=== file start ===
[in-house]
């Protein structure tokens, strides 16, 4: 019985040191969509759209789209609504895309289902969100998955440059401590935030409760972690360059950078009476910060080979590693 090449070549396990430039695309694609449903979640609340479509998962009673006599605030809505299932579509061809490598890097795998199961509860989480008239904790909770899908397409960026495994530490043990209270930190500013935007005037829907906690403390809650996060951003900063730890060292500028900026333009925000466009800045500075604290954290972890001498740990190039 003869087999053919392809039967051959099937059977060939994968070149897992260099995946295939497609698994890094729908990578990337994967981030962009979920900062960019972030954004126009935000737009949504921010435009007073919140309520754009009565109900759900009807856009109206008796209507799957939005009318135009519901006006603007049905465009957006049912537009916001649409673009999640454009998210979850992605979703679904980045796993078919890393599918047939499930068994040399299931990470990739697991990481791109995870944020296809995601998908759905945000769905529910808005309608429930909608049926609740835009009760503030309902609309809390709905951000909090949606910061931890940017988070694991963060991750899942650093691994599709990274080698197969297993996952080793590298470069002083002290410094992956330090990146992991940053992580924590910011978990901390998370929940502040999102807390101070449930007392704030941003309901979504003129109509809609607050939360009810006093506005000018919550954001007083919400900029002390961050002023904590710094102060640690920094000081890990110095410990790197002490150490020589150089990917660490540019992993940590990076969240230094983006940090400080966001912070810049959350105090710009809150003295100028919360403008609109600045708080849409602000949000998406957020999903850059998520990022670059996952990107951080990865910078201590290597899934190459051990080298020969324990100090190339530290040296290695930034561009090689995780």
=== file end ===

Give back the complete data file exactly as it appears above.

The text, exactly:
[in-house]
């Protein structure tokens, strides 16, 4: 019985040191969509759209789209609504895309289902969100998955440059401590935030409760972690360059950078009476910060080979590693 090449070549396990430039695309694609449903979640609340479509998962009673006599605030809505299932579509061809490598890097795998199961509860989480008239904790909770899908397409960026495994530490043990209270930190500013935007005037829907906690403390809650996060951003900063730890060292500028900026333009925000466009800045500075604290954290972890001498740990190039 003869087999053919392809039967051959099937059977060939994968070149897992260099995946295939497609698994890094729908990578990337994967981030962009979920900062960019972030954004126009935000737009949504921010435009007073919140309520754009009565109900759900009807856009109206008796209507799957939005009318135009519901006006603007049905465009957006049912537009916001649409673009999640454009998210979850992605979703679904980045796993078919890393599918047939499930068994040399299931990470990739697991990481791109995870944020296809995601998908759905945000769905529910808005309608429930909608049926609740835009009760503030309902609309809390709905951000909090949606910061931890940017988070694991963060991750899942650093691994599709990274080698197969297993996952080793590298470069002083002290410094992956330090990146992991940053992580924590910011978990901390998370929940502040999102807390101070449930007392704030941003309901979504003129109509809609607050939360009810006093506005000018919550954001007083919400900029002390961050002023904590710094102060640690920094000081890990110095410990790197002490150490020589150089990917660490540019992993940590990076969240230094983006940090400080966001912070810049959350105090710009809150003295100028919360403008609109600045708080849409602000949000998406957020999903850059998520990022670059996952990107951080990865910078201590290597899934190459051990080298020969324990100090190339530290040296290695930034561009090689995780």